McLaren: Lots still to learn about 2022 prospects | Planet F1
McLaren technical director James Key says his team still have “plenty more to learn” about what could be achieved in the construction of their 2022 challenger.
A drastic change to the Formula 1 regulations for the 2022 campaign means teams are essentially having to start from scratch when designing cars for the new technical era.
Although McLaren have already started looking ahead to what might be feasible, they also need to place great focus on their 2021 World Championship entrant which will be driven by Lando Norris and new recruit Daniel Ricciardo.
Originally, the new regulations had been due to come in for 2021 but were postponed by a year due to the global health pandemic which caused major disruption to the 2020 campaign.
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“There’s a real blank sheet of paper approach to the ’22 car,” said Key in an interview on the McLaren website. “The chassis regulations are fundamentally different and the wheels and tyres are changing too.
“We’ve been working on it for some time now. Every team was expecting to race these cars in 2021, so I think everyone had got to a pretty advanced stage before the aero development freeze kicked in this year.
“That hasn’t stopped mechanical design or simulation work taking place though. Our gearbox design, for example, is very mature now.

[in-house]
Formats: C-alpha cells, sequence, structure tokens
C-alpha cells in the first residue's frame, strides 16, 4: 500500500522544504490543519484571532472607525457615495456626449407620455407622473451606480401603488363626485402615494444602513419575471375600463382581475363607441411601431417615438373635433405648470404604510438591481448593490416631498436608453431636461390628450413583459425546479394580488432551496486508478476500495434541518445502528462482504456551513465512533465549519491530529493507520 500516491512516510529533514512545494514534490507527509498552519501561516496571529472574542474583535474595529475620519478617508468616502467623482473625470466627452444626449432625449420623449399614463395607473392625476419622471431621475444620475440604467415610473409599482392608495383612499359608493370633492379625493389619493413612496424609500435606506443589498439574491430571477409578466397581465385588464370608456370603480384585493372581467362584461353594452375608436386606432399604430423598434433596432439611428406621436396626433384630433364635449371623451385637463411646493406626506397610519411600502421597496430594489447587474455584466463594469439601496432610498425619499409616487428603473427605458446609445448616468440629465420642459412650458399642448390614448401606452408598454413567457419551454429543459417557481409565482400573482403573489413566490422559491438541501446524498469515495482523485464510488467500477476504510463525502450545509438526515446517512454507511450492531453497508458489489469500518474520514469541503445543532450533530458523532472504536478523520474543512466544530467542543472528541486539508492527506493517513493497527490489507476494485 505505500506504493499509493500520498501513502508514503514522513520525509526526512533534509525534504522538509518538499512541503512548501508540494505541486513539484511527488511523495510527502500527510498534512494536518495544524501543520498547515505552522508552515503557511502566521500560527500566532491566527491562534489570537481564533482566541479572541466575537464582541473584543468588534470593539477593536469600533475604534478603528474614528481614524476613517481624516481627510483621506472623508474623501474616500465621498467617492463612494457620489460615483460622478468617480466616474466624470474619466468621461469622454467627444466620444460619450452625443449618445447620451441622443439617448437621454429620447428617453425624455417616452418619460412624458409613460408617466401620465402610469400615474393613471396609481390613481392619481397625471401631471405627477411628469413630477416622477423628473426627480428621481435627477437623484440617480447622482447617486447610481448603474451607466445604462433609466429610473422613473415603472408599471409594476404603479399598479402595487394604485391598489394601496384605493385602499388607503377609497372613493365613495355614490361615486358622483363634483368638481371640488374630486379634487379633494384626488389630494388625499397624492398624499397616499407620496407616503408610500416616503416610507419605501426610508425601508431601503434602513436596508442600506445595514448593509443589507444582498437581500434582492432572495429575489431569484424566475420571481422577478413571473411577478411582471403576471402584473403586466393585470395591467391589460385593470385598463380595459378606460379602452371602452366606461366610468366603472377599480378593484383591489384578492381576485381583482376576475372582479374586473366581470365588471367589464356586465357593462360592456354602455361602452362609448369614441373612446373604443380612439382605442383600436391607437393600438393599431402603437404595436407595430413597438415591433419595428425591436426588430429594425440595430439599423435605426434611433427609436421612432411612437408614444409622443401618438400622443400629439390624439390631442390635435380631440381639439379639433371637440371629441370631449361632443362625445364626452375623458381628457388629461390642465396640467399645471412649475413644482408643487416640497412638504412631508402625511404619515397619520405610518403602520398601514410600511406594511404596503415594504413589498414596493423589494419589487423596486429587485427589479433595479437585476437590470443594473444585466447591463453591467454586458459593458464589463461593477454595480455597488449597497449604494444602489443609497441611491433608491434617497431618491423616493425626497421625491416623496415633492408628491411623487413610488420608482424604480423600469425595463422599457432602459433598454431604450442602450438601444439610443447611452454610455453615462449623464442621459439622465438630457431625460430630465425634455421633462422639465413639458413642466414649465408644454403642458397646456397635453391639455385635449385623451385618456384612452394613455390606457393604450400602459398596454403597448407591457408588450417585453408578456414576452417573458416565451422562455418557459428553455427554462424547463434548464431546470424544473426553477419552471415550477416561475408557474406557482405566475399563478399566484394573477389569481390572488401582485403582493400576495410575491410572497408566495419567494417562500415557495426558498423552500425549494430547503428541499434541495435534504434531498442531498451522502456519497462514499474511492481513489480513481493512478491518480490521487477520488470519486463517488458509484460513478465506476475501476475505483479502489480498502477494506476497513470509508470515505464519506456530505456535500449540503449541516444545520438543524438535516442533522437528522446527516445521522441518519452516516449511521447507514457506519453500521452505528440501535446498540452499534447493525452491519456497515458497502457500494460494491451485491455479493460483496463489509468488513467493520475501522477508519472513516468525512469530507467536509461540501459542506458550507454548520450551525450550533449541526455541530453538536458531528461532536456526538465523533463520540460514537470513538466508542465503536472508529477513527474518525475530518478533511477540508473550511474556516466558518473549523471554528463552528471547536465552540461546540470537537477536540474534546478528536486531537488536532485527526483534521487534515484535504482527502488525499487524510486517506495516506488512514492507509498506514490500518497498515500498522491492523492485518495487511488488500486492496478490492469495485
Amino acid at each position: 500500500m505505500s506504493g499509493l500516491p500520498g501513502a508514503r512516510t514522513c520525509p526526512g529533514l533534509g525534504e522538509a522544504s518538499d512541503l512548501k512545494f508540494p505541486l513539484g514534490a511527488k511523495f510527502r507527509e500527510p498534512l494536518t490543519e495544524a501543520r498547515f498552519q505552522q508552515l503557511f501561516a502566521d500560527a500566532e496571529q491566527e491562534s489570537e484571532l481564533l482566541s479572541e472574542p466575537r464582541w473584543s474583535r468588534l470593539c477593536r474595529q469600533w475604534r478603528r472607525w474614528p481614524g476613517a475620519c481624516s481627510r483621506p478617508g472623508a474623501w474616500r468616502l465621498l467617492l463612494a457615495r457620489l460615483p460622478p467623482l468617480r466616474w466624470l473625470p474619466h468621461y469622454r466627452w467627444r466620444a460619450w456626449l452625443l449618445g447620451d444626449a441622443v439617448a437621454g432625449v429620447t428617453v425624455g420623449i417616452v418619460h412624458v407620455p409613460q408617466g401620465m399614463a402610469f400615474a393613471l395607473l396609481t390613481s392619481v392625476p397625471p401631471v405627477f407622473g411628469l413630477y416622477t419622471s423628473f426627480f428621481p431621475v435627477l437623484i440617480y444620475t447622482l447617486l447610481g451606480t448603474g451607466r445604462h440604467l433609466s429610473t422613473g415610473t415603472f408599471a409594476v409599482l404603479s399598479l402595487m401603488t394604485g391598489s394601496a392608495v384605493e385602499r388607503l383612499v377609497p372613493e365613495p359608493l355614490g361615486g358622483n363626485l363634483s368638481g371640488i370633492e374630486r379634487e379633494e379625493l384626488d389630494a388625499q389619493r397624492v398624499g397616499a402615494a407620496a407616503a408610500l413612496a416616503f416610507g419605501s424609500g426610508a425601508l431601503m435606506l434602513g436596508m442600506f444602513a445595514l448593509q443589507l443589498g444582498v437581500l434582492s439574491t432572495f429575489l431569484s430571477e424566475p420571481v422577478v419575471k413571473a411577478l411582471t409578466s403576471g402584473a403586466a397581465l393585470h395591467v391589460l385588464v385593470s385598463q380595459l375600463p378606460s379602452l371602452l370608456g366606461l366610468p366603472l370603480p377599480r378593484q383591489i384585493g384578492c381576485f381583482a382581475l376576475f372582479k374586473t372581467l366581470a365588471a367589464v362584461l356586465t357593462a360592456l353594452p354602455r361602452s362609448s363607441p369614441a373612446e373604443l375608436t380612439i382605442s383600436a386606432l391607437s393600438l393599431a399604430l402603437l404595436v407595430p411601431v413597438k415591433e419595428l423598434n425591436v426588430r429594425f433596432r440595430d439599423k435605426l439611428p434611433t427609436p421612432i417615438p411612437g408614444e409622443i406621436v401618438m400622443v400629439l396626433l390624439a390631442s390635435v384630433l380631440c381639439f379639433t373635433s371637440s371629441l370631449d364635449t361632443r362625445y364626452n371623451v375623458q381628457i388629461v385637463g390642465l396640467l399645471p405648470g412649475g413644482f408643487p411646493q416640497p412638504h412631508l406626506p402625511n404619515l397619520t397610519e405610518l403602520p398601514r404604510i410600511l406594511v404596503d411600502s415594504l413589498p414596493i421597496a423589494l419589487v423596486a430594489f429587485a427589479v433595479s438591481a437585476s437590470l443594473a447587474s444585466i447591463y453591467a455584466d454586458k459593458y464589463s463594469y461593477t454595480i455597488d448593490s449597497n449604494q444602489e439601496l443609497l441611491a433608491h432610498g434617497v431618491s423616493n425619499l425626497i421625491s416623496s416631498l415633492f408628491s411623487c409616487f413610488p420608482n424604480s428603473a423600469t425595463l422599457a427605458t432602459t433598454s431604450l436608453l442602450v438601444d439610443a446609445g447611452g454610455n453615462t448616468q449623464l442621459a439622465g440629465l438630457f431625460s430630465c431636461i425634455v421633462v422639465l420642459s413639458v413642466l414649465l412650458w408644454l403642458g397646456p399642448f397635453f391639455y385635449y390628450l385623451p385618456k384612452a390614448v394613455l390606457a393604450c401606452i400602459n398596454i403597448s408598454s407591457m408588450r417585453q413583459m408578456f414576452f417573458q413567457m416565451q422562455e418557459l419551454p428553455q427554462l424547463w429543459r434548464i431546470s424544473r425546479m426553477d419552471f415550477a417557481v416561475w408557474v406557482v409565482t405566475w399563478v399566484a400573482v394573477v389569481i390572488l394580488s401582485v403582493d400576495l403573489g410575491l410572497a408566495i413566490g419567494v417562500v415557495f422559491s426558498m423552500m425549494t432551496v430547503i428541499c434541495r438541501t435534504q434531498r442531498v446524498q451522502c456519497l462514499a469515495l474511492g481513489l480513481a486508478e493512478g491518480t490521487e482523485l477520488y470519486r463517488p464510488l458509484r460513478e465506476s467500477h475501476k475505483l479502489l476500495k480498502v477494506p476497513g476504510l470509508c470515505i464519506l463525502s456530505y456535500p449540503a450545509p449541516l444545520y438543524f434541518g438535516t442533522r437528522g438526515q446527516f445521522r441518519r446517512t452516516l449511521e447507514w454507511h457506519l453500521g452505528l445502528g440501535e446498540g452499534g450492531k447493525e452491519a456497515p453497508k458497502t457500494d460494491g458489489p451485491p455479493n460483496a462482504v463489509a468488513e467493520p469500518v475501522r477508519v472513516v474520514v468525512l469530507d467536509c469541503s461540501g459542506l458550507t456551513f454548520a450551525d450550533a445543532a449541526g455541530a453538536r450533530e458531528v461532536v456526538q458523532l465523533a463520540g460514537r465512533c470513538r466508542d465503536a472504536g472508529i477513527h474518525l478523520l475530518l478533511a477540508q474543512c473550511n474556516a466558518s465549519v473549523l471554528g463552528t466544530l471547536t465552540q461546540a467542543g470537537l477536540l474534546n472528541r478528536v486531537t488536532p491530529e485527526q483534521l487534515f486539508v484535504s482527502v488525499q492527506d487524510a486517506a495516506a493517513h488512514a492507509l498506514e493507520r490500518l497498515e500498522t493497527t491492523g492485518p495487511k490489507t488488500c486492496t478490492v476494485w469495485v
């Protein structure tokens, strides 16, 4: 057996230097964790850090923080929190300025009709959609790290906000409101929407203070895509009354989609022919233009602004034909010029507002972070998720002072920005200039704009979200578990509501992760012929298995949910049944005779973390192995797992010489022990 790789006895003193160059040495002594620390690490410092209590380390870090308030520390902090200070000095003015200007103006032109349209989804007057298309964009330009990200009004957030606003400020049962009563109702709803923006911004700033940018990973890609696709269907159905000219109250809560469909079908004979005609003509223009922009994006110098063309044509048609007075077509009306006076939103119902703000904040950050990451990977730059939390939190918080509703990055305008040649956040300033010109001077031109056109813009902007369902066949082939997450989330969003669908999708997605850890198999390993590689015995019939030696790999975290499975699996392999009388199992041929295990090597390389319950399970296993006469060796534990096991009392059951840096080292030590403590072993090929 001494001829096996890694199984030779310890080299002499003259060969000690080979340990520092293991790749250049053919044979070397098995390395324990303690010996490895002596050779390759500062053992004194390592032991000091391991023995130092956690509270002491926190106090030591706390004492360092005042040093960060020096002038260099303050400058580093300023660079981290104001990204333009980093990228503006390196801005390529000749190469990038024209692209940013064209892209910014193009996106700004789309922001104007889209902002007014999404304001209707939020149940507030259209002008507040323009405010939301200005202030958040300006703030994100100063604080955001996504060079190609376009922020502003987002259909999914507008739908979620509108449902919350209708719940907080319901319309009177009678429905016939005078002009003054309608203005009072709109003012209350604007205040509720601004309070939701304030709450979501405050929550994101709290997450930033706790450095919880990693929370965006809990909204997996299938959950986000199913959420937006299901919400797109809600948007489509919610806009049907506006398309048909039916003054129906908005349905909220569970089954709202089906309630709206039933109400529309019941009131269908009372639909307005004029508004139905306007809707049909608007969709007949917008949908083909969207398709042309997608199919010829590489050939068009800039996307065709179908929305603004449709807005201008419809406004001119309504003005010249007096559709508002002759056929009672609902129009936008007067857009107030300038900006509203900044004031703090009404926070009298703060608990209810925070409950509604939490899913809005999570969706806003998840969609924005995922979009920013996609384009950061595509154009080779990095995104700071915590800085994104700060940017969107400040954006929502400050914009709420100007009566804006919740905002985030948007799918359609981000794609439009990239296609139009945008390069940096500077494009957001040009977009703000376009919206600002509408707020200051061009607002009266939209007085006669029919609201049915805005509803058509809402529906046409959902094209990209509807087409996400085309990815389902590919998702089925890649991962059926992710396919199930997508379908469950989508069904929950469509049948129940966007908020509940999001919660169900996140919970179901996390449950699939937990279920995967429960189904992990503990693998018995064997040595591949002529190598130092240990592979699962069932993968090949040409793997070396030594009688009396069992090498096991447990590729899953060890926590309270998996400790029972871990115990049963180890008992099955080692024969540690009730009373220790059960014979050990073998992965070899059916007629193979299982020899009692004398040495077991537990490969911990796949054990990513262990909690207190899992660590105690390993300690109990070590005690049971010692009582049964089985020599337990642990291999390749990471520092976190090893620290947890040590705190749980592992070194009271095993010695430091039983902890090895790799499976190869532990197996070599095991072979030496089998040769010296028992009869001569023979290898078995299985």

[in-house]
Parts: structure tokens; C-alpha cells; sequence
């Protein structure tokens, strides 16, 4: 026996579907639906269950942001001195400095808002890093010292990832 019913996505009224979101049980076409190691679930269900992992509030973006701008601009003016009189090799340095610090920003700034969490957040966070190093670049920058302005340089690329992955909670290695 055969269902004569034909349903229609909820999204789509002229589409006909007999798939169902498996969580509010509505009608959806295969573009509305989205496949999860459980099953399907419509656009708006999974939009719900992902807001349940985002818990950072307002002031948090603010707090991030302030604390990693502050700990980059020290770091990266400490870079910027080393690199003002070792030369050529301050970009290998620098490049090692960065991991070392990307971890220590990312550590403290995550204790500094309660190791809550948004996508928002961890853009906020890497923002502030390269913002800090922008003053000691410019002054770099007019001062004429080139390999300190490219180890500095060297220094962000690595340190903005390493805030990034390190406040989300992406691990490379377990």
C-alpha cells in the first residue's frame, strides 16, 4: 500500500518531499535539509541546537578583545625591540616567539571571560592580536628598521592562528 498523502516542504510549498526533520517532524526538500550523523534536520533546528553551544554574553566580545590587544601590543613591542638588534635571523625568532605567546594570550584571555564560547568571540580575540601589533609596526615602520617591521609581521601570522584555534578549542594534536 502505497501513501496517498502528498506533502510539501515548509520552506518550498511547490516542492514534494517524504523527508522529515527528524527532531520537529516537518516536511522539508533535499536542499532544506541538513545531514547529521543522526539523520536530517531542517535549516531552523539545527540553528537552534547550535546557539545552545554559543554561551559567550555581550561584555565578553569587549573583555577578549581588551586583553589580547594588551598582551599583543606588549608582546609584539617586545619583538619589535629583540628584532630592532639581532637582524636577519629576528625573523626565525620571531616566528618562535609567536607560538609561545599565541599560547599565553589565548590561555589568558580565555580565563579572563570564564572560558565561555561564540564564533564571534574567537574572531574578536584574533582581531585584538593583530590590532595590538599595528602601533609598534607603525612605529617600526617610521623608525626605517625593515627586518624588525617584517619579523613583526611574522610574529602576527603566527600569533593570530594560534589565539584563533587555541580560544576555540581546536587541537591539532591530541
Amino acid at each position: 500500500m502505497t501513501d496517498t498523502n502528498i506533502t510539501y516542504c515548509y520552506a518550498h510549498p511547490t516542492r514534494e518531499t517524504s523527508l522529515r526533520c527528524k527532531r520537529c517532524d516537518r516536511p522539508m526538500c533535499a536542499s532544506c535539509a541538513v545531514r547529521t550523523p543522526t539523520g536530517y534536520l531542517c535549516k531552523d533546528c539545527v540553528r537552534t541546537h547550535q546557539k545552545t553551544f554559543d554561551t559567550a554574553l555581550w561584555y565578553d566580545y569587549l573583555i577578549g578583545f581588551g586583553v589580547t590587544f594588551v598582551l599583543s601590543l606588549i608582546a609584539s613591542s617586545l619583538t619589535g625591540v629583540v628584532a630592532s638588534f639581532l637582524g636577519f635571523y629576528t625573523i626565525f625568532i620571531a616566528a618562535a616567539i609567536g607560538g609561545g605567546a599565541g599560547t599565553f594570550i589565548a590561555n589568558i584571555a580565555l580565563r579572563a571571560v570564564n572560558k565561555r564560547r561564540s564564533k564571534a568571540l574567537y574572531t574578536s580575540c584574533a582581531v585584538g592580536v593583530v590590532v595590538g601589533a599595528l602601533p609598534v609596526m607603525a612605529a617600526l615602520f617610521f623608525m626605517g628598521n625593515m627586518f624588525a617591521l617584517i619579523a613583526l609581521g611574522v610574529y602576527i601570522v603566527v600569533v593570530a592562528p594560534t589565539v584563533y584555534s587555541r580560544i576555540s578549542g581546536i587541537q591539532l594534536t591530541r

“The development freeze bought everyone a bit of thinking time. It allowed us to take a step back and really analyse the data and what we’ve done. We’ll be back in the wind tunnel immediately at the start of next year to continue work on the ’22 car – we’ve got plenty of developments to look at and lots of new concepts floating around too.
“It’s still early days though. There’s plenty more to learn about what the true potential of a ‘22 F1 car is and this learning process will continue for a while.”
Rather than being worried about the workload of having essentially two different cars to work on, Key is embracing what lies ahead of the team.
“It’s always a great challenge having significantly different technical regulations to work to,” he added. “They represent a fresh start and provide new opportunities for design and development which, as engineers, is incredibly motivating.
“2021 will be a busy year with a full season to complete, the MCL35M to develop and race, and new discoveries to make with our ’22 contender as it evolves – we can’t wait for it to start.”
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